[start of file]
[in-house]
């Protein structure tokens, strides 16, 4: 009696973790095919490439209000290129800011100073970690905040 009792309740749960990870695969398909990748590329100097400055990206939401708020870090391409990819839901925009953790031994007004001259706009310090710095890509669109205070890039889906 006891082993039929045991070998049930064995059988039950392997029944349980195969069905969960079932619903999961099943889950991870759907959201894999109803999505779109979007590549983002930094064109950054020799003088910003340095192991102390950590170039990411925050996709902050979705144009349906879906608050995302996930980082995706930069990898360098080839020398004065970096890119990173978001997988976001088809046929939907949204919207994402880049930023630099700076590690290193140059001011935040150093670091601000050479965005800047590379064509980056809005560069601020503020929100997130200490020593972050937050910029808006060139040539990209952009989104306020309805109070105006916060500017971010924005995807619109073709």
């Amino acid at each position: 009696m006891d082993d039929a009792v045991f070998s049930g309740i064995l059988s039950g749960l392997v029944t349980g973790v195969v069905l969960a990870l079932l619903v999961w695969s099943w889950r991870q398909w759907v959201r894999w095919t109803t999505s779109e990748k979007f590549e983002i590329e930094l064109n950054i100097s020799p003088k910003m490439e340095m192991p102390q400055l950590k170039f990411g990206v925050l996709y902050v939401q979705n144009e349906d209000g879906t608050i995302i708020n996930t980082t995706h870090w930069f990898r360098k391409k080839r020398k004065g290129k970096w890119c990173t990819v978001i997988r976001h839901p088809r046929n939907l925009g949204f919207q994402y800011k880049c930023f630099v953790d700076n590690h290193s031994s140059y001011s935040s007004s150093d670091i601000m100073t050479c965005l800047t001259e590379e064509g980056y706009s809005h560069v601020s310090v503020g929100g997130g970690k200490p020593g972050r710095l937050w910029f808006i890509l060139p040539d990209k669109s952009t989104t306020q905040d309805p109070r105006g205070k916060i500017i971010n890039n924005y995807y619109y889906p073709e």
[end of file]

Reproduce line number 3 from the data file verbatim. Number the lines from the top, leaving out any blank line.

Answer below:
């Amino acid at each position: 009696m006891d082993d039929a009792v045991f070998s049930g309740i064995l059988s039950g749960l392997v029944t349980g973790v195969v069905l969960a990870l079932l619903v999961w695969s099943w889950r991870q398909w759907v959201r894999w095919t109803t999505s779109e990748k979007f590549e983002i590329e930094l064109n950054i100097s020799p003088k910003m490439e340095m192991p102390q400055l950590k170039f990411g990206v925050l996709y902050v939401q979705n144009e349906d209000g879906t608050i995302i708020n996930t980082t995706h870090w930069f990898r360098k391409k080839r020398k004065g290129k970096w890119c990173t990819v978001i997988r976001h839901p088809r046929n939907l925009g949204f919207q994402y800011k880049c930023f630099v953790d700076n590690h290193s031994s140059y001011s935040s007004s150093d670091i601000m100073t050479c965005l800047t001259e590379e064509g980056y706009s809005h560069v601020s310090v503020g929100g997130g970690k200490p020593g972050r710095l937050w910029f808006i890509l060139p040539d990209k669109s952009t989104t306020q905040d309805p109070r105006g205070k916060i500017i971010n890039n924005y995807y619109y889906p073709e």